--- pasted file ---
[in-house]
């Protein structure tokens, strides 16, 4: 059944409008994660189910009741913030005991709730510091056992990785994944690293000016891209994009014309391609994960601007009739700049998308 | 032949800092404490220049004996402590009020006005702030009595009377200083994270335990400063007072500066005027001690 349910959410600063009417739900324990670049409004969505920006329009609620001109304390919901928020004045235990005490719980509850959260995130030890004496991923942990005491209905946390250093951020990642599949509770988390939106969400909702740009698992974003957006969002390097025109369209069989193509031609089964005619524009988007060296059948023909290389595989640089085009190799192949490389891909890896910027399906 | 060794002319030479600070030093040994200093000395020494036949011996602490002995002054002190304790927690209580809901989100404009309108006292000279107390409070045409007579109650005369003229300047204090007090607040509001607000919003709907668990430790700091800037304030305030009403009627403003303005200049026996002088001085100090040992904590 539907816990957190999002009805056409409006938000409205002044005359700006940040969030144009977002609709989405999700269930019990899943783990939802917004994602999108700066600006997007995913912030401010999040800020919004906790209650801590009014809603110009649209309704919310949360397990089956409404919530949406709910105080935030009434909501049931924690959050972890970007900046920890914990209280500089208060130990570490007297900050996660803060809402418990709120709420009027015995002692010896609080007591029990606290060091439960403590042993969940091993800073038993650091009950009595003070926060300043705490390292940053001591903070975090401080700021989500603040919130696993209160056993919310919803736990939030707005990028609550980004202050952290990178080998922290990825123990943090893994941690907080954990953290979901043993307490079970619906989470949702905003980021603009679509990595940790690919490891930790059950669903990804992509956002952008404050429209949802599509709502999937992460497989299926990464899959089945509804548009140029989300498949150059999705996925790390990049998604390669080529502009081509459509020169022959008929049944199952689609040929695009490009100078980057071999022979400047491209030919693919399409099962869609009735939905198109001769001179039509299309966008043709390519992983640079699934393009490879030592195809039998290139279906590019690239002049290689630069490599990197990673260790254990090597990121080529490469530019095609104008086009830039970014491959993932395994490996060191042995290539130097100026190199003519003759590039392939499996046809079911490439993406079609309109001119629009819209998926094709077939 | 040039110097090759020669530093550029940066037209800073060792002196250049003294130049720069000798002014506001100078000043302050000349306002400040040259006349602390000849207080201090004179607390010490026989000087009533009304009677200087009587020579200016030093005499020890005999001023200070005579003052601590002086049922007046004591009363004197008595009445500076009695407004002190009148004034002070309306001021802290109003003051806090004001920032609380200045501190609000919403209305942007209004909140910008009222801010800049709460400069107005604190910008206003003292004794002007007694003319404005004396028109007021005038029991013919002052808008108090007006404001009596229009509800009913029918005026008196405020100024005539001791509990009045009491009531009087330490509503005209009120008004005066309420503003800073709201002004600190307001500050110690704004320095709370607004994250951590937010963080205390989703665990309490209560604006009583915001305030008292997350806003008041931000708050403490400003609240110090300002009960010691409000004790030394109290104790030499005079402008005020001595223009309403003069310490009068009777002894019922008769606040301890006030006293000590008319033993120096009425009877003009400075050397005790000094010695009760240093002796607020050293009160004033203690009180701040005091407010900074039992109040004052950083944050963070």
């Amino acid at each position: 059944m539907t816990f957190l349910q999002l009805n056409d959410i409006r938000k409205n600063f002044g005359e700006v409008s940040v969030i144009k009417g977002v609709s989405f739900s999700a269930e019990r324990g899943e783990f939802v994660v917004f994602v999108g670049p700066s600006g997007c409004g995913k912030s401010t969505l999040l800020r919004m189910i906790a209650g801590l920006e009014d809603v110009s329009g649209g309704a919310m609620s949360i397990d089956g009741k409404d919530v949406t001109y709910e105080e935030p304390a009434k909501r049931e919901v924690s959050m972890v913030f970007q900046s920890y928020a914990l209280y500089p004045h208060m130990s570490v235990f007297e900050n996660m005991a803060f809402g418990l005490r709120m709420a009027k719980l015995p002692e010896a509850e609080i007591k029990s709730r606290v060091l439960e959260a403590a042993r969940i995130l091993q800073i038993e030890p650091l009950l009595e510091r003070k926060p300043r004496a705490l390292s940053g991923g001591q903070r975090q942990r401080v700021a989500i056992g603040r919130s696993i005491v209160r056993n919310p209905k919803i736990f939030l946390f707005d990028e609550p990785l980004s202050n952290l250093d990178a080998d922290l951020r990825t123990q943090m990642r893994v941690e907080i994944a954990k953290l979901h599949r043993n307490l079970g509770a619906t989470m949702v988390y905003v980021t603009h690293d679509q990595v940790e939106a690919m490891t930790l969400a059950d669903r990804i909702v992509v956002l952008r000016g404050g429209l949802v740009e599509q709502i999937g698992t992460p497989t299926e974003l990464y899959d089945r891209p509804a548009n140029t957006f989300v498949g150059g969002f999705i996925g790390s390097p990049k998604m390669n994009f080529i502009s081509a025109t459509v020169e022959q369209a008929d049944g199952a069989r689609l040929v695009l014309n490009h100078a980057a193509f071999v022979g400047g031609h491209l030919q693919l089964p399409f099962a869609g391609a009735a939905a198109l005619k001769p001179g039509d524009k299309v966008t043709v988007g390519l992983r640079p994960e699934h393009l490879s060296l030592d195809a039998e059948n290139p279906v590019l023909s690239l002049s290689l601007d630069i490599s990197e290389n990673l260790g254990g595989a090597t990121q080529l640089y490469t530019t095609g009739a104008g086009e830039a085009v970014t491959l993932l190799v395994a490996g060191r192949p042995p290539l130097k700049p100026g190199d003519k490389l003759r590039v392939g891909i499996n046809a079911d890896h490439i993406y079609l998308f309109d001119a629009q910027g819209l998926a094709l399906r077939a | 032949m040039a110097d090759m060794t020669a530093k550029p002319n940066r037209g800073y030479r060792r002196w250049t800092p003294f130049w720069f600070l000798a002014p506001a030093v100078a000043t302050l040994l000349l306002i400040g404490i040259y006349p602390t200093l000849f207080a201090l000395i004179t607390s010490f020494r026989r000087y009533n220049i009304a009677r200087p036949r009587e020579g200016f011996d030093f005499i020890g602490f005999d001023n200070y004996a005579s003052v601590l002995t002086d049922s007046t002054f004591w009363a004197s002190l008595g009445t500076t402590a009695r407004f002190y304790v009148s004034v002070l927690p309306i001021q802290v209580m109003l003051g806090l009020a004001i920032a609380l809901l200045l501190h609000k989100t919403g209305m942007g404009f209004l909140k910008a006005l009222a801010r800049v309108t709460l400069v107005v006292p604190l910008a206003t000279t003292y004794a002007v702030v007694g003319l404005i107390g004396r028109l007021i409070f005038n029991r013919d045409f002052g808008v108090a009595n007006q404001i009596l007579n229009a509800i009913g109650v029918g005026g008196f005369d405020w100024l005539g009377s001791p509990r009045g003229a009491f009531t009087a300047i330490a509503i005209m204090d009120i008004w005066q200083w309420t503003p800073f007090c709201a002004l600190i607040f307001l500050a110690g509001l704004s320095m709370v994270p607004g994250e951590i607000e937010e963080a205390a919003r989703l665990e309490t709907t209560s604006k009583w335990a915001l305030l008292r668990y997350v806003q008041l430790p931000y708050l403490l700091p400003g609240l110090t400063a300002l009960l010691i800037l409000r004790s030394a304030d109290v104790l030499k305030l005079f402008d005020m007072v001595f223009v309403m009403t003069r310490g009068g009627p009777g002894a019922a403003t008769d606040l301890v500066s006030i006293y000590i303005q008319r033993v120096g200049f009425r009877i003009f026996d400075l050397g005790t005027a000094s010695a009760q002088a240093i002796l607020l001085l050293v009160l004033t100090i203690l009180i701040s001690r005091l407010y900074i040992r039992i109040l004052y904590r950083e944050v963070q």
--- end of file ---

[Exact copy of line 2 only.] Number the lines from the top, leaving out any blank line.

């Protein structure tokens, strides 16, 4: 059944409008994660189910009741913030005991709730510091056992990785994944690293000016891209994009014309391609994960601007009739700049998308 | 032949800092404490220049004996402590009020006005702030009595009377200083994270335990400063007072500066005027001690 349910959410600063009417739900324990670049409004969505920006329009609620001109304390919901928020004045235990005490719980509850959260995130030890004496991923942990005491209905946390250093951020990642599949509770988390939106969400909702740009698992974003957006969002390097025109369209069989193509031609089964005619524009988007060296059948023909290389595989640089085009190799192949490389891909890896910027399906 | 060794002319030479600070030093040994200093000395020494036949011996602490002995002054002190304790927690209580809901989100404009309108006292000279107390409070045409007579109650005369003229300047204090007090607040509001607000919003709907668990430790700091800037304030305030009403009627403003303005200049026996002088001085100090040992904590 539907816990957190999002009805056409409006938000409205002044005359700006940040969030144009977002609709989405999700269930019990899943783990939802917004994602999108700066600006997007995913912030401010999040800020919004906790209650801590009014809603110009649209309704919310949360397990089956409404919530949406709910105080935030009434909501049931924690959050972890970007900046920890914990209280500089208060130990570490007297900050996660803060809402418990709120709420009027015995002692010896609080007591029990606290060091439960403590042993969940091993800073038993650091009950009595003070926060300043705490390292940053001591903070975090401080700021989500603040919130696993209160056993919310919803736990939030707005990028609550980004202050952290990178080998922290990825123990943090893994941690907080954990953290979901043993307490079970619906989470949702905003980021603009679509990595940790690919490891930790059950669903990804992509956002952008404050429209949802599509709502999937992460497989299926990464899959089945509804548009140029989300498949150059999705996925790390990049998604390669080529502009081509459509020169022959008929049944199952689609040929695009490009100078980057071999022979400047491209030919693919399409099962869609009735939905198109001769001179039509299309966008043709390519992983640079699934393009490879030592195809039998290139279906590019690239002049290689630069490599990197990673260790254990090597990121080529490469530019095609104008086009830039970014491959993932395994490996060191042995290539130097100026190199003519003759590039392939499996046809079911490439993406079609309109001119629009819209998926094709077939 | 040039110097090759020669530093550029940066037209800073060792002196250049003294130049720069000798002014506001100078000043302050000349306002400040040259006349602390000849207080201090004179607390010490026989000087009533009304009677200087009587020579200016030093005499020890005999001023200070005579003052601590002086049922007046004591009363004197008595009445500076009695407004002190009148004034002070309306001021802290109003003051806090004001920032609380200045501190609000919403209305942007209004909140910008009222801010800049709460400069107005604190910008206003003292004794002007007694003319404005004396028109007021005038029991013919002052808008108090007006404001009596229009509800009913029918005026008196405020100024005539001791509990009045009491009531009087330490509503005209009120008004005066309420503003800073709201002004600190307001500050110690704004320095709370607004994250951590937010963080205390989703665990309490209560604006009583915001305030008292997350806003008041931000708050403490400003609240110090300002009960010691409000004790030394109290104790030499005079402008005020001595223009309403003069310490009068009777002894019922008769606040301890006030006293000590008319033993120096009425009877003009400075050397005790000094010695009760240093002796607020050293009160004033203690009180701040005091407010900074039992109040004052950083944050963070």